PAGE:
Tuesday, October 27, 2015
A resource officer at Spring Valley High School in Columbia, South Carolina, pulled a female student from her desk by her neck, threw her to the floor, and then dragged her across the floor to another part of the room. The incident was caught on video and has gone viral. Apparently, the student had been disruptive and, at the moment of the incident, was refusing to follow instructions. The incident almost exactly mirrors one described in the U.S. Department of Justice's report on police involvement in Ferguson, Missouri's schools. At pages 37 and 38, DOJ cited that incident as part of a problematic trend of unreasonable enforcement action and added that it
demonstrates a lack of understanding of the negative consequences associated with such arrests. In fact, SROs told us that they viewed increased arrests in the schools as a positive result of their work. This perspective suggests a failure of training (including training in mental health, counseling, and the development of the teenage brain); a lack of priority given to de-escalation and conflict resolution; and insufficient appreciation for the negative educational and long-term outcomes that can result from treating disciplinary concerns as crimes and using force on students. See Dear Colleague Letter on the Nondiscriminatory Administration of School Discipline, U.S. Dep’t of Justice & U.S. Dep’t of Education.
During the media rounds last night, the video prompted predictable debates over whether the use of force was reasonable. Those debates included mind numbing defenses and recriminations that, in effect, repeated the conversations we have heard for the past year in regard to the deaths of several African Americans at the hands of police. While that conversation is obviously a very important one that should continue, it is the wrong one here.
The question here should not be whether the resource officer used reasonable force. The question should be why he was in the school to begin with and why, at this very moment, he was the one directed to resolve the situation. This is a question I have raised and implied on this blog several times. In the last two years, I have noted numerous stories of school resource officers choking, handcuffing, restraining, and locking up in isolation rooms elementary and middle school students, including students with special needs. One Georgia school even saw fit to begin housing rifles on campus.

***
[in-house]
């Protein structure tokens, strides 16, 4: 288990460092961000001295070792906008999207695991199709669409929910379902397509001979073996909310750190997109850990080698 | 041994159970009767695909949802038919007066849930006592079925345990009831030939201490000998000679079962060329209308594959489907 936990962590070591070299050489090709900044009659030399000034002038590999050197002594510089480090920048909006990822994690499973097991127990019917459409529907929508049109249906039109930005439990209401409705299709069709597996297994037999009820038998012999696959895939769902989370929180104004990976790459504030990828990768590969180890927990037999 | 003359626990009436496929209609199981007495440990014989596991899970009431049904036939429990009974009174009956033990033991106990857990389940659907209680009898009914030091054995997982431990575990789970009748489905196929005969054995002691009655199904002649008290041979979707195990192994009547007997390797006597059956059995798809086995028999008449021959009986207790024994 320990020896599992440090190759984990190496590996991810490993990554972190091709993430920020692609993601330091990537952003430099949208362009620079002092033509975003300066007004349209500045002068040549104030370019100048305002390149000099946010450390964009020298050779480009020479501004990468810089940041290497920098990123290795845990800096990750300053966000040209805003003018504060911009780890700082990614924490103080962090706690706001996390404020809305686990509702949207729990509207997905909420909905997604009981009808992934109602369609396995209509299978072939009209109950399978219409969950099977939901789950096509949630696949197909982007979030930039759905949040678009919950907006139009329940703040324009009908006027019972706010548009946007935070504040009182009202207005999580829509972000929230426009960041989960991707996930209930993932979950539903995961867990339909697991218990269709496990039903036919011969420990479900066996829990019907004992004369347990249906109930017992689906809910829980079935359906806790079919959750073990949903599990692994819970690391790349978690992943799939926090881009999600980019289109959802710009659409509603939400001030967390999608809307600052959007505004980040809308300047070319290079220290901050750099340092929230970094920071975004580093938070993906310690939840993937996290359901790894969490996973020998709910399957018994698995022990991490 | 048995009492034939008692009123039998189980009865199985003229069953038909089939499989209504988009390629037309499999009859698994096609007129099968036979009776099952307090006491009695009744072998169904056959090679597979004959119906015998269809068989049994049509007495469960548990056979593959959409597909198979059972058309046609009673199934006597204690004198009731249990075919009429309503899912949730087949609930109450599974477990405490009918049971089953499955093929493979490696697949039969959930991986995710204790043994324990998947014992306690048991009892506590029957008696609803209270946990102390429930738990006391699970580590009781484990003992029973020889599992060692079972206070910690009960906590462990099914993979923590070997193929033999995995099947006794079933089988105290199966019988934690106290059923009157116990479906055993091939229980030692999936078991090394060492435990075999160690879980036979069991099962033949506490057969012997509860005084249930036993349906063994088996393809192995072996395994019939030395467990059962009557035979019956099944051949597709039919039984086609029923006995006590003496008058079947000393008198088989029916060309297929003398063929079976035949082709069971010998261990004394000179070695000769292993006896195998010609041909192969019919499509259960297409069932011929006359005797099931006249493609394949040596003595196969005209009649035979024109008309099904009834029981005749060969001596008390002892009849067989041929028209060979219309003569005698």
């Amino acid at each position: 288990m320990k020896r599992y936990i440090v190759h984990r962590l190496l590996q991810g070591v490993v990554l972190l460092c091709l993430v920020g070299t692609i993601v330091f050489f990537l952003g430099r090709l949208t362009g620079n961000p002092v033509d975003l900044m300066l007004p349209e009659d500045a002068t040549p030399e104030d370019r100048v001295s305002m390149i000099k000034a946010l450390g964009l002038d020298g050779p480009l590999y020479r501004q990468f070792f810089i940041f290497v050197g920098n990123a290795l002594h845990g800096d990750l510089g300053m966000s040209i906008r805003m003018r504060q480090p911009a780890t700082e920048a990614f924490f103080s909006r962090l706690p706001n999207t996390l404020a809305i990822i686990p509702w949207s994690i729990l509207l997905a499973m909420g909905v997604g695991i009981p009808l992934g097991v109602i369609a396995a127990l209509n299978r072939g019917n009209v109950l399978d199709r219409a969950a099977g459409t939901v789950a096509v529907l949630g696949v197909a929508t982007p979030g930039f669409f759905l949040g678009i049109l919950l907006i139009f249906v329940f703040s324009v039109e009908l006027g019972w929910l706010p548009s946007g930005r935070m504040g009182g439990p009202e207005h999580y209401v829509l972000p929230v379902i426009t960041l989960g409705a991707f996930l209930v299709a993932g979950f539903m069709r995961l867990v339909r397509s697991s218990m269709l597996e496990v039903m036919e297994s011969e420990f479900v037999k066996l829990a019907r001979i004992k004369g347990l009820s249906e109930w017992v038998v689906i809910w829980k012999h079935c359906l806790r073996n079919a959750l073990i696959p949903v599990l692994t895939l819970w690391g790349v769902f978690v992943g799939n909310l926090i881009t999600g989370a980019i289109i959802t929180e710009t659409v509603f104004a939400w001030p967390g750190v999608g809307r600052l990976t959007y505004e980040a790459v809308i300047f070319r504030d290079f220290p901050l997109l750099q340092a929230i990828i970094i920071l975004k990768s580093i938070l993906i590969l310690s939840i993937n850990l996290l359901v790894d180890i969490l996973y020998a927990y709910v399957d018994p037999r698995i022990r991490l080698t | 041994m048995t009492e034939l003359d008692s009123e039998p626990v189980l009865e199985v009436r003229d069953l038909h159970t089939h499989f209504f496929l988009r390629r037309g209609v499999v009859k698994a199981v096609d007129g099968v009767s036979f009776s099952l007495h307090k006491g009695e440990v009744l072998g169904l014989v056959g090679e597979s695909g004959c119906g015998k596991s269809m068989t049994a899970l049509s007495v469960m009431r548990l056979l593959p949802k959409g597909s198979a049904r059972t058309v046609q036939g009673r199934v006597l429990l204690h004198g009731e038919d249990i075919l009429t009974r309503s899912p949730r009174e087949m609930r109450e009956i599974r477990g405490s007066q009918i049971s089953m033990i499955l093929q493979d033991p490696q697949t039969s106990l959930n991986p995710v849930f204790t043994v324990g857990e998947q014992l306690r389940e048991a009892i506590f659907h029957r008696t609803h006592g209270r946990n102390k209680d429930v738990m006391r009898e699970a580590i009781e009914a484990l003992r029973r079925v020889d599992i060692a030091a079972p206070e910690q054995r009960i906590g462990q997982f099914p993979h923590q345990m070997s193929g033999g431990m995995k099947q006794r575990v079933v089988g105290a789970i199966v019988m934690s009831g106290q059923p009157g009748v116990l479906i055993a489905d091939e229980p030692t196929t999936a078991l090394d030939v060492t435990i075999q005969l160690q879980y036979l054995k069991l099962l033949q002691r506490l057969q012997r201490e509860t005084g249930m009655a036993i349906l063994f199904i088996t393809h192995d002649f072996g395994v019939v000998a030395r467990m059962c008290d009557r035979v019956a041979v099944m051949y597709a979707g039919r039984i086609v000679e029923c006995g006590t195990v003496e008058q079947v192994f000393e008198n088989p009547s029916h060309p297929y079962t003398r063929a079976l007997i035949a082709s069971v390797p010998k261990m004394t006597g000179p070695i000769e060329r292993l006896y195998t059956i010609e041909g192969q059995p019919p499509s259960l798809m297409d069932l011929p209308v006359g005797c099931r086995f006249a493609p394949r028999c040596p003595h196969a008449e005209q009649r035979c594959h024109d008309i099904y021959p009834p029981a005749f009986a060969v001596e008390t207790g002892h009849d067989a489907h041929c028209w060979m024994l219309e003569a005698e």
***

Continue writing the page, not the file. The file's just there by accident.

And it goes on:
The answer is simple. Save exceptional circumstances, law enforcement does not belong in school. School resource officers are not educators. They are not sufficiently trained to deal with students. They are not dispute resolution specialists. No doubt, incidents arise when school officials believe that the brute force of law enforcement is beneficial. Even were that the case, the rare benefit that they provide far outweighs the regular burden they bring. They change the culture for students and teachers in ways that are not productive. They bring official confrontation to school. They bring violence into school. They bring real weapons into school. And even if a school were to unwisely accept all of these things as necessary evils, the school should minimize the circumstances when law enforcement is brought to bear on a student. Schools must always be the front line of school discipline and almost always the end line as well. They should only absolve themselves from that role when absolutely necessary. It seems relatively clear that this was not the case in Spring Valley High School.